Monday, May 25, 2015

Daily Times Editorial May 26, 2015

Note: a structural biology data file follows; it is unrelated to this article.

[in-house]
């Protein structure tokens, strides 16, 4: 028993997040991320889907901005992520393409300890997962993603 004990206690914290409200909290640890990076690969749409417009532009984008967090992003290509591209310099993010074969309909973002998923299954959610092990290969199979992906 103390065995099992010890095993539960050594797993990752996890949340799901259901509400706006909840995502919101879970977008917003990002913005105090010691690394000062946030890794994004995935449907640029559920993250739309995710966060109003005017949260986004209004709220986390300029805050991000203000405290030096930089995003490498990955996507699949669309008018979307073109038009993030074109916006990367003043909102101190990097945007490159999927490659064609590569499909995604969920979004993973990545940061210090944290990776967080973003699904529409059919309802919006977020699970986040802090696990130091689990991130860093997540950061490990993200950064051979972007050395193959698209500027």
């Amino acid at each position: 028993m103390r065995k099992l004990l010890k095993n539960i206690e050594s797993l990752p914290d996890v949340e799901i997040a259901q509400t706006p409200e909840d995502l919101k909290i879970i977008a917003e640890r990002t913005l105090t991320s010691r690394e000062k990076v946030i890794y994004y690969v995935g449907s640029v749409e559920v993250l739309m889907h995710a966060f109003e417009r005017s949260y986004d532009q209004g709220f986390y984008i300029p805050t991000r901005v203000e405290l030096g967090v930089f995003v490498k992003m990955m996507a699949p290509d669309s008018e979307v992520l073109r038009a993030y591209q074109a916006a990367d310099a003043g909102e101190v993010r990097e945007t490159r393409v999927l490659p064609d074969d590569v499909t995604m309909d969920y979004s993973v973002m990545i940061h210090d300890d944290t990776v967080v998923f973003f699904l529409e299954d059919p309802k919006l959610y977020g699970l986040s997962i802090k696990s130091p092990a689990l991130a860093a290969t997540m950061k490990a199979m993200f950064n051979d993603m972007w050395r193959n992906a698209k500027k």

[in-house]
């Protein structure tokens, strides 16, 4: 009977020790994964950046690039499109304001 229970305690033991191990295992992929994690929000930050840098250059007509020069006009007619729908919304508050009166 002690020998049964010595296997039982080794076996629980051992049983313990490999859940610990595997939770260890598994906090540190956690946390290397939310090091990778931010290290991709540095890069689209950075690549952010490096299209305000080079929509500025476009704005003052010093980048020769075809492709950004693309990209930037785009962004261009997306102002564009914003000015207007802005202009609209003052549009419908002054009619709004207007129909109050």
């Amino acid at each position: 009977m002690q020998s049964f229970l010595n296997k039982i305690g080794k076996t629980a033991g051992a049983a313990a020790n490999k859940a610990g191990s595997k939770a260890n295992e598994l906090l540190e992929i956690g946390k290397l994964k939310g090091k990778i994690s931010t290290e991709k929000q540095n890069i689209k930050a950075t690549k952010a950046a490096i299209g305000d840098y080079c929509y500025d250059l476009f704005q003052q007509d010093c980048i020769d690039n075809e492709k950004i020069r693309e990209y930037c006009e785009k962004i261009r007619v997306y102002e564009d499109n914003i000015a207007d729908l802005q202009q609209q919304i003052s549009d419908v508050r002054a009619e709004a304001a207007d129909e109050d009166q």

Sons of the fathers Former prime minister Yousaf Raza Gilani talked to his kidnapped son Ali Haider Gilani on the phone on Sunday from Multan for the first time since his abduction two years ago. The contact was the first direct interaction, previous contacts having been indirect, which also ceased one year ago. Ali Haider Gilani, according to his father, seemed in good spirits and hopeful of his release soon. He spoke to some family members and Shah Mahmood Qureshi too, who was accompanying the elder Gilani. The contact was initiated through a message that gave a number in Afghanistan where the young man is believed to be held by his Taliban kidnappers. It may be recalled that Ali Haider Gilani was abducted from Multan on May 9, 2013, two days before the elections for which he was campaigning, in a hail of gunfire by his kidnappers riding motorcycles that led to the deaths of his secretary and a bodyguard and injuries to four others. Finding kidnapees has never been easy once they fall into the clutches of these evil men, and this proved to be the case with Ali Haider Gilani too. Reports speak of the kidnappers’ demands, including Rs two billion ransom (subsequently reduced to Rs 500 million) and the release of some detained terrorists. Speaking to media, Yousaf Raza Gilani said he had been trying to get his son released all this time and when the demand for the release of some militants was conveyed to him indirectly, he had expressed his helplessness to meet such a demand but had appealed to the kidnappers to take a reasonable amount of ransom money for the release of his son. However, that too failed to transpire. Now Ali Haider Gilani, who suffers from asthma and had a liver transplant in 2011, says he is being better treated and in a safer place than where he was previously being held, which was subjected to many drone attacks. On May 7 this year, Yousaf Raza Gilani had accompanied former president Asif Ali Zardari to Afghanistan and there pleaded with President Ashraf Ghani to help him recover his son as sources indicated he was being held in Afghanistan. Reports say it is because of the Afghan president and authorities’ efforts, which piled pressure on the kidnappers, that they have initiated contact to strike a ransom deal. Yousaf Raza Gilani was due to meet high authorities in Islamabad yesterday to follow up on the telephonic contact and intensify efforts to resolve the impasse. While any parent would sympathise with Yousaf Raza Gilani’s plight, there is also the matter of the kidnapped son of slain late governor of Punjab and founder-publisher of this paper Salmaan Taseer to bring to a closure. Shahbaz Taseer was abducted from Lahore in August 2011 and despite speculative reports about his health and whereabouts over the years since, no movement towards his recovery is in evidence. Yousaf Raza Gilani emphasised that he had also spoken about Shahbaz Taseer’s release, but the longer running kidnapping of Shahbaz has yet to offer the kind of even tenuously hopeful signs that Ali Haider Gilani’s case appears to now present. Salmaan Taseer may no longer be with us, but the agony of his family continues unabated. Rumours about Shahbaz’s location cannot be verified, but if logically the pressure brought to bear on the Taliban because of Operation Zarb-e-Azb has forced them to relocate across the border in Afghanistan, the tantalising possibility exists that Shahbaz Taseer too may have been moved out of Pakistan. While the authorities make efforts to free Ali Haider Gilani, they are morally bound not to forget the sufferings of Shahbaz Taseer and his family and to make equal if not greater efforts to trace him out and have him released. For a parent, even the slightest hurt to a child is beyond tolerance. Imagine then the pain of parents and families waiting for their progeny for years on end with no end to the nightmare in sight. In the name of humanity and the sufferings of the families, all people of good sense appeal to the kidnappers to let their prisoners go and allow them to be reunited with their loved ones.

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